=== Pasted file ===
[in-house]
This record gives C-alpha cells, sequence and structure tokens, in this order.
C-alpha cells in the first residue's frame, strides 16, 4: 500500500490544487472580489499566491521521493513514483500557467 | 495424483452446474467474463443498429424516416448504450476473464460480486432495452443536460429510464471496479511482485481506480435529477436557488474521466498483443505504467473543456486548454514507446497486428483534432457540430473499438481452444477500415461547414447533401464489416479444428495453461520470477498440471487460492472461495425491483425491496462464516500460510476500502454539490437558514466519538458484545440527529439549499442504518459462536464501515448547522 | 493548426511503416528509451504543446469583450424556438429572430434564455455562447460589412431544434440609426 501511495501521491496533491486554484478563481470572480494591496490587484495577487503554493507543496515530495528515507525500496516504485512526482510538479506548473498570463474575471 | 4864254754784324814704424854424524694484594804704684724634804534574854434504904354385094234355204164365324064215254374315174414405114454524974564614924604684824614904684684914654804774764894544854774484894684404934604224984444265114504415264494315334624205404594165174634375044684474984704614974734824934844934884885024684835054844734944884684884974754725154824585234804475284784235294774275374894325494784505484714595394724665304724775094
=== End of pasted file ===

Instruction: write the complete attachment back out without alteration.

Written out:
[in-house]
This record gives C-alpha cells, sequence and structure tokens, in this order.
C-alpha cells in the first residue's frame, strides 16, 4: 500500500490544487472580489499566491521521493513514483500557467 | 495424483452446474467474463443498429424516416448504450476473464460480486432495452443536460429510464471496479511482485481506480435529477436557488474521466498483443505504467473543456486548454514507446497486428483534432457540430473499438481452444477500415461547414447533401464489416479444428495453461520470477498440471487460492472461495425491483425491496462464516500460510476500502454539490437558514466519538458484545440527529439549499442504518459462536464501515448547522 | 493548426511503416528509451504543446469583450424556438429572430434564455455562447460589412431544434440609426 501511495501521491496533491486554484478563481470572480494591496490587484495577487503554493507543496515530495528515507525500496516504485512526482510538479506548473498570463474575471 | 4864254754784324814704424854424524694484594804704684724634804534574854434504904354385094234355204164365324064215254374315174414405114454524974564614924604684824614904684684914654804774764894544854774484894684404934604224984444265114504415264494315334624205404594165174634375044684474984704614974734824934844934884885024684835054844734944884684884974754725154824585234804475284784235294774275374894325494784505484714595394724665304724775094